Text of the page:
The company is also developing a CDN to help load websites faster through serving and caching content in user’s machine, all through using bandwidth and computing power. The Alpha is set on hitting the market next month.
3 – Vulnerability Exploits
Some attacks seek to exploit vulnerabilities caused by developers themselves. Errors in code or faulty deployment can leave applications and services exposed. The DAO hack in 2016, for instance, was caused by a programming mistake in its smart contract. The attacker was able to take $50 million worth of Ether. The attack also forced Ethereum to create a hard fork to restore the platform’s integrity.
Another famous exploit hack is the Coincheck breach. The attack now currently ranks as the largest cryptocurrency heist in history with the perpetrators getting away with over $500 million worth of NEM tokens. Coincheck reportedly had lapses such as using a hot online single-signature wallet to facilitate NEM transactions. Secure practice recommends using a cold offline multi-signature wallet that requires several private keys to authorize transactions.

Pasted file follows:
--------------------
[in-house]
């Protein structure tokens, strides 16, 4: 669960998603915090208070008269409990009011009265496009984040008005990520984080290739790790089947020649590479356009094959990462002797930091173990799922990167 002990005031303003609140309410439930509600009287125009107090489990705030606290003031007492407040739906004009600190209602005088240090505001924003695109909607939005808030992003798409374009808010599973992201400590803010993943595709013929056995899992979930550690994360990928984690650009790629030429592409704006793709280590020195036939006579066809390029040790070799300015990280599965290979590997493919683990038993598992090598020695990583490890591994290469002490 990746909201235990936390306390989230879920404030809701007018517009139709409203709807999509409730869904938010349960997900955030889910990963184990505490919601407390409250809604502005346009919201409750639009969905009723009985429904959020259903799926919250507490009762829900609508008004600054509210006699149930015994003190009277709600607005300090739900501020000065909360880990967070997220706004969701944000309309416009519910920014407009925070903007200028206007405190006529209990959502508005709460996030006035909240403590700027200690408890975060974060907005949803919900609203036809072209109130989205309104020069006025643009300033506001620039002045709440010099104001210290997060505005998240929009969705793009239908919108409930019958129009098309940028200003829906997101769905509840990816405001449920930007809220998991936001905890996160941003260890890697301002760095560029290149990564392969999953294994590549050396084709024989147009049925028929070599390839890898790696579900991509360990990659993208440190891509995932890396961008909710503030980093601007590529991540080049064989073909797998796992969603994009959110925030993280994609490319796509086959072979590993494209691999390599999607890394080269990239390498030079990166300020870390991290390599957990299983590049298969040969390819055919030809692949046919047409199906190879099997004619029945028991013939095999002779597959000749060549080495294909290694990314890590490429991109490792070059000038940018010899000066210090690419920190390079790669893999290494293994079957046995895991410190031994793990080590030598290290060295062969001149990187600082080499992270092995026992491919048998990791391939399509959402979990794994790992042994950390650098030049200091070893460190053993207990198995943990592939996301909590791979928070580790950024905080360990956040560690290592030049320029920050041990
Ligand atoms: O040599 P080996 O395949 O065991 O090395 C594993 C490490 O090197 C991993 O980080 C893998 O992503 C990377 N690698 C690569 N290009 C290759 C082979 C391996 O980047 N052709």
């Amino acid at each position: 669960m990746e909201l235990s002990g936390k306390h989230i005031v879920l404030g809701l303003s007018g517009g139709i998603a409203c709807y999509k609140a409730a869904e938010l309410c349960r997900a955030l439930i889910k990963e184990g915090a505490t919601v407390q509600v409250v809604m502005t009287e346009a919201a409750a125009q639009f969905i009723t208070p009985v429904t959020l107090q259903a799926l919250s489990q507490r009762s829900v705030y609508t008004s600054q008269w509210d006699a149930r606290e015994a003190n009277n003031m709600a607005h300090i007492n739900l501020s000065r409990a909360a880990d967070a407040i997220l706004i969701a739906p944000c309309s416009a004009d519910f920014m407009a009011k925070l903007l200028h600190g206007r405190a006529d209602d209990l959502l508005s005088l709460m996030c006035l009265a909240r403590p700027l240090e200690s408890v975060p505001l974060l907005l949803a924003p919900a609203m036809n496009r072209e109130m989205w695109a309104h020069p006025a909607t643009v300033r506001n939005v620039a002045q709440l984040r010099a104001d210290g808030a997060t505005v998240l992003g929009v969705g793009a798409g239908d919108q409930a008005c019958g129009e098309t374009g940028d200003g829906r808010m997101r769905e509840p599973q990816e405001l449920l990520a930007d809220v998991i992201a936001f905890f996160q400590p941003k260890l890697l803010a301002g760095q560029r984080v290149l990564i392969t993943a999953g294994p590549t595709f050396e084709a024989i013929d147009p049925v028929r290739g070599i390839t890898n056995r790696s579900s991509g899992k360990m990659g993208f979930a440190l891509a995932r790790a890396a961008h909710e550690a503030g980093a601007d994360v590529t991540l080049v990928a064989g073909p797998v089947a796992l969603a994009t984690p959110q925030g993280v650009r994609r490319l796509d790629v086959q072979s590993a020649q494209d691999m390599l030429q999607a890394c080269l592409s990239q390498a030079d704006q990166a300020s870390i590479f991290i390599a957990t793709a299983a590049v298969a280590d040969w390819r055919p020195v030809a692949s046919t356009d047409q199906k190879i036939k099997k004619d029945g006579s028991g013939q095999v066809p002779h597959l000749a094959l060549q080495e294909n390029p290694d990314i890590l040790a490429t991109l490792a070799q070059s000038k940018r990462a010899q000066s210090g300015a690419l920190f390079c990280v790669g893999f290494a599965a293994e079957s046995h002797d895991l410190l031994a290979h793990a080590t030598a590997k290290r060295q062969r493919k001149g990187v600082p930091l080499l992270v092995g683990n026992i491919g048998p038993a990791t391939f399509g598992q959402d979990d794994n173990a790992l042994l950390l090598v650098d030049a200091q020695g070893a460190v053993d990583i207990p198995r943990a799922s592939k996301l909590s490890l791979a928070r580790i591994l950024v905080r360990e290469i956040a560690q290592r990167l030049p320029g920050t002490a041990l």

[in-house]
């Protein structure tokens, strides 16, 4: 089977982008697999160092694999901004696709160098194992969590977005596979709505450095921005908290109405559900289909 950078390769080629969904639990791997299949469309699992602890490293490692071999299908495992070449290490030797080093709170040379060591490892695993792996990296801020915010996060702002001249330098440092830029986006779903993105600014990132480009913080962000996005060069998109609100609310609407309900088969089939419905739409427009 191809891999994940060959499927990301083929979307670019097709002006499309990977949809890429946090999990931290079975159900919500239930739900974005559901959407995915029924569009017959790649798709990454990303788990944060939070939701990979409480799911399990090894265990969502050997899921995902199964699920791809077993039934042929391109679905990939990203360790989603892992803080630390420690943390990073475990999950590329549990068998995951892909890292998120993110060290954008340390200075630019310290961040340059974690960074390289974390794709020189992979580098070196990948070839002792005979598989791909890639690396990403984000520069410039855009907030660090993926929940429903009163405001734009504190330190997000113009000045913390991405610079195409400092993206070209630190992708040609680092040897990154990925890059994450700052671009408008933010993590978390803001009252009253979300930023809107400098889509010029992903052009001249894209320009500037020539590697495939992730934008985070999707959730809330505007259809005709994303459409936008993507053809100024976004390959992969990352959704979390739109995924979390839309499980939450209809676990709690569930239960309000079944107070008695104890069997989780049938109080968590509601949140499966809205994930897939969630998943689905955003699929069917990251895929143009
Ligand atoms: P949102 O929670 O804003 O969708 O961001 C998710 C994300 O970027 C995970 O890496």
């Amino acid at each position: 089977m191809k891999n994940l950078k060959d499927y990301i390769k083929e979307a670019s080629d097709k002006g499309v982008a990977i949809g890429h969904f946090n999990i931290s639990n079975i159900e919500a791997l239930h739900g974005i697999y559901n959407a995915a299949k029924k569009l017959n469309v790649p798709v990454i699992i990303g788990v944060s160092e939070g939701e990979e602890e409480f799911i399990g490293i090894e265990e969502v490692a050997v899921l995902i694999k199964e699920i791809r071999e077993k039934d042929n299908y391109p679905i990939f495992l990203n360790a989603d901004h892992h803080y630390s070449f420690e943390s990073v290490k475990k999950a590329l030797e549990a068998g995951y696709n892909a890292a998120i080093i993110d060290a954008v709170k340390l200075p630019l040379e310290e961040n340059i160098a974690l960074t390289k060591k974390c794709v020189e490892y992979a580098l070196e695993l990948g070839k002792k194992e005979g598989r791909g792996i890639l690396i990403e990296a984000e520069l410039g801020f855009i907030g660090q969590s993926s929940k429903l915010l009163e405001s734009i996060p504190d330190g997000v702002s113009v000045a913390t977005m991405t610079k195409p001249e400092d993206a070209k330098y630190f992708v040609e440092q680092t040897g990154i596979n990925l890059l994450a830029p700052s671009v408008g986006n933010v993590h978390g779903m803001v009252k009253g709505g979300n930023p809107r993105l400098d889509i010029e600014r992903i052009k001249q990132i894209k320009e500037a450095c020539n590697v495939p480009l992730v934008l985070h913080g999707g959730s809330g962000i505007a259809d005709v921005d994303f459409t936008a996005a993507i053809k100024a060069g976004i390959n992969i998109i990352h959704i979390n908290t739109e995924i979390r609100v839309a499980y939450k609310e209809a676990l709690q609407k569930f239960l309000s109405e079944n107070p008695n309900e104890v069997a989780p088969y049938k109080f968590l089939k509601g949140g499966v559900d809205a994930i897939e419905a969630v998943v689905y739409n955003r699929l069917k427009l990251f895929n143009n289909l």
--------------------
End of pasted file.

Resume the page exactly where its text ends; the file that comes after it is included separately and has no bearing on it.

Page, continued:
Developers should always abide by recommended security practices. This includes performing comprehensive security audits before going live with any of their services and updates. They can also engage external services like Hosho and HackerOne to perform code reviews since developers and testers may often be blind to their own tendencies and mistakes.
Many crypto stakeholders are preoccupied with concerns such as scalability. However, the reality is that cyber attacks pose a greater threat to the space. Cybercriminals are particularly keen on targeting crypto activities given the significant values that flow through the ecosystem. Unlike with traditional financial transactions where stop orders can be issued, cryptocurrency transactions are designed to be irreversible. This makes attackers all the more brazen knowing that, if successful, they can easily get away.
Falling victim to attacks can be catastrophic to any organization or venture. As such, ventures must prioritize security in their agenda. Ventures should create comprehensive security strategies that follow the best development practices and implement industry-grade security measures.